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Eyewitness: Gaza's medical crisis

Patient arrives at Shifa hospital
Shifa hospital is the main emergency centre in Gaza City

Two medics working for programmes supported by a UK-based charity give accounts of the difficulties they face because of the conflict in the Gaza Strip. Dr Abu Shaaban is director of the Burns Unit at Gaza's Shifa hospital and Dr Miri Weingarten is director of the Israeli charity Physicians for Human Rights.

The testimonies were obtained by the charity, Christian Aid.

DR NASEZ ABU SHAABAN - in Gaza

I have been working here for 25 years and I have never seen anything like this before. I have never seen this number of injuries or such severe injuries among civilians, children two and three years old.

We absolutely do not have the capacity to treat the numbers of patients we are receiving. That is why the minute the border opens with Egypt, we try to send the most difficult cases through for treatment and keep the less difficult cases here.

We are asking for the help of all physicians across the world - what type of weapons cause these injuries and how do you deal with them?
It is a disaster here. Entire families are suffering having had their houses collapse on top of them, some of them have been shelled, others are burned, it really is a disaster.

We have been receiving a very high number of patients with a strange burn, completely different to the burns we are used to managing, very deep burns with a very offensive, chemical odour coming from the wound site.

The wound keeps smoking for a long time. When we try to wash it with saline and water, some reaction happens, the skin bubbles and the patient complains of extreme pain.

In some cases there is then severe destruction of the tissue and we have had to amputate whole limbs.

We don't know what type of treatment should be used. The major problem is we don't know the kind of weapon that has been used.

We have a visiting doctor from Norway who thinks it might be white phosphorus but we are not sure. Even if it is, we have no experience of it and do not know how to deal with wounds it has caused.

We are asking for the help of all physicians across the world - what type of weapons cause these injuries and how do you deal with them? Is the chemical odour coming from the wound harmful to the medics?

What are the long term repercussions? We have no idea. What can we say? We try to reassure patients but we do not know.

I haven't slept a minute for the past 36 hours. I am not an administrator, I do not know how long we can continue to treat people in these conditions.

I would work forever with even the bare minimum of supplies. I will work as long as the shelling continues because I have to.

DR MIRI WEINGARTEN - Israel

It's hard for me to tell one day from another. From the early hours until night we receive a stream of calls from injured people trapped in Gaza who we aren't able to help.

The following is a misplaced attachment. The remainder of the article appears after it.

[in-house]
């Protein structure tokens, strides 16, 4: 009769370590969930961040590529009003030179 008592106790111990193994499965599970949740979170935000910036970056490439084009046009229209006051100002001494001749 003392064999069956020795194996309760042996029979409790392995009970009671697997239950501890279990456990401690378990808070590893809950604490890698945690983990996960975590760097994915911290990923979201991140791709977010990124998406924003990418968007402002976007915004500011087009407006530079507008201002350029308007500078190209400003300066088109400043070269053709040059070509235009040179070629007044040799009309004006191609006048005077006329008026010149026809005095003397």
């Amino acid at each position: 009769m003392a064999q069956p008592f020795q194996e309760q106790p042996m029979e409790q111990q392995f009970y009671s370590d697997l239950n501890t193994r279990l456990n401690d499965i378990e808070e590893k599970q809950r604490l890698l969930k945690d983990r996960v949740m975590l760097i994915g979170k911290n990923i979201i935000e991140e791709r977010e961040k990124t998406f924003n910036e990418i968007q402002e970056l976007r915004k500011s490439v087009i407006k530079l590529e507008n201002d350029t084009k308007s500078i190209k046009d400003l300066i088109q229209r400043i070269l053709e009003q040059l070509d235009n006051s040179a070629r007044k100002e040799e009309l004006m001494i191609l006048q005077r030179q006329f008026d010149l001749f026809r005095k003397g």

We are an Israeli organisation working to tackle medical rights violations. We haven't been allowed to enter Gaza at all so are constantly calling the Israeli army authorities to let them know about injured civilians, to try to coordinate rescues.

We have managed to get five people with head injuries out of Gaza to Israel for medical care, but that was before the ground offensive began.

Since then, we have been limited to organising for ambulances to reach injured people and trapped families - we have many appeals for help but few successes.

Miri Weingarten (Photo: Tabitha Ross)
This is by far the worst I have seen it. I could never have thought such a thing could happen so quickly, such a steep descent in such a short time
Dr Miri Weingarten

The few hospitals still functioning in the Gaza Strip are stretched to breaking point. There is no room in the intensive care units and there are not enough expert surgical teams able to treat complex injuries.

There is an overflow of wounded people, not being treated in time. Palliative cases have simply been sent home.

So for people with kidney disease who need dialysis twice a week, while most aren't able to reach a hospital for treatment, those that can are sent straight home again.

I heard from the father of one of our patients, a 10-year-old boy with cancer who had been going to Israel for chemotherapy. Of course, there is no chance of that now. His child was in pain, so he wanted to go to the nearest hospital in Gaza, which was the European hospital in Khan Younis.

The ambulance couldn't reach them because the road was blocked so this man carried his son for 8km (five miles) on his back to the hospital.

When they got there, there wasn't any medication available, there weren't even any painkillers so he just carried him back home.

The crisis is not only for hospitals or those who are injured but ordinary civilians trapped in their homes. They may have had some containers of food and water put by and so managed to survive, more or less, for the past few weeks.

But now the food has run out, the water has run out, the batteries of the mobile phones have run out and there is no way of recharging them. There is a growing sense of panic within the civilian population.

This is by far the worst I have seen it. I could never have thought such a thing could happen so quickly, such a steep descent in such a short time. We are doing our best to help the people we speak to even though we know it's really not possible.



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